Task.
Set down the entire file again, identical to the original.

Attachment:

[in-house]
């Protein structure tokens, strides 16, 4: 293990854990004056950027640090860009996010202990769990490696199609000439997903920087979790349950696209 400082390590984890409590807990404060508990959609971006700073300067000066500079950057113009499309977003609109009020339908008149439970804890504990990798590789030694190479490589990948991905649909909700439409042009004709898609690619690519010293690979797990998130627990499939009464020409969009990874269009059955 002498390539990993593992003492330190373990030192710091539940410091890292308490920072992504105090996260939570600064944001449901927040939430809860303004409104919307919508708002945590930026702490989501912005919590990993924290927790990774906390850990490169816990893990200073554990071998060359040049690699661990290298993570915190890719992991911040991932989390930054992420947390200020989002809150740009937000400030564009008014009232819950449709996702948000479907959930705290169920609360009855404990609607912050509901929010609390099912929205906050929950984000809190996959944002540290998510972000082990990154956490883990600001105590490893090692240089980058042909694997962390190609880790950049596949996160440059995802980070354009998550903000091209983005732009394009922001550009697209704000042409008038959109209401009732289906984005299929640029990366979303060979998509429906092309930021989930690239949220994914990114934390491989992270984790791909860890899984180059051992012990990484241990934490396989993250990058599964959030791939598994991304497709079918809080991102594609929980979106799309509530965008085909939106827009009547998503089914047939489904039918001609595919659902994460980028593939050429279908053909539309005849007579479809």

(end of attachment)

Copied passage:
[in-house]
């Protein structure tokens, strides 16, 4: 293990854990004056950027640090860009996010202990769990490696199609000439997903920087979790349950696209 400082390590984890409590807990404060508990959609971006700073300067000066500079950057113009499309977003609109009020339908008149439970804890504990990798590789030694190479490589990948991905649909909700439409042009004709898609690619690519010293690979797990998130627990499939009464020409969009990874269009059955 002498390539990993593992003492330190373990030192710091539940410091890292308490920072992504105090996260939570600064944001449901927040939430809860303004409104919307919508708002945590930026702490989501912005919590990993924290927790990774906390850990490169816990893990200073554990071998060359040049690699661990290298993570915190890719992991911040991932989390930054992420947390200020989002809150740009937000400030564009008014009232819950449709996702948000479907959930705290169920609360009855404990609607912050509901929010609390099912929205906050929950984000809190996959944002540290998510972000082990990154956490883990600001105590490893090692240089980058042909694997962390190609880790950049596949996160440059995802980070354009998550903000091209983005732009394009922001550009697209704000042409008038959109209401009732289906984005299929640029990366979303060979998509429906092309930021989930690239949220994914990114934390491989992270984790791909860890899984180059051992012990990484241990934490396989993250990058599964959030791939598994991304497709079918809080991102594609929980979106799309509530965008085909939106827009009547998503089914047939489904039918001609595919659902994460980028593939050429279908053909539309005849007579479809």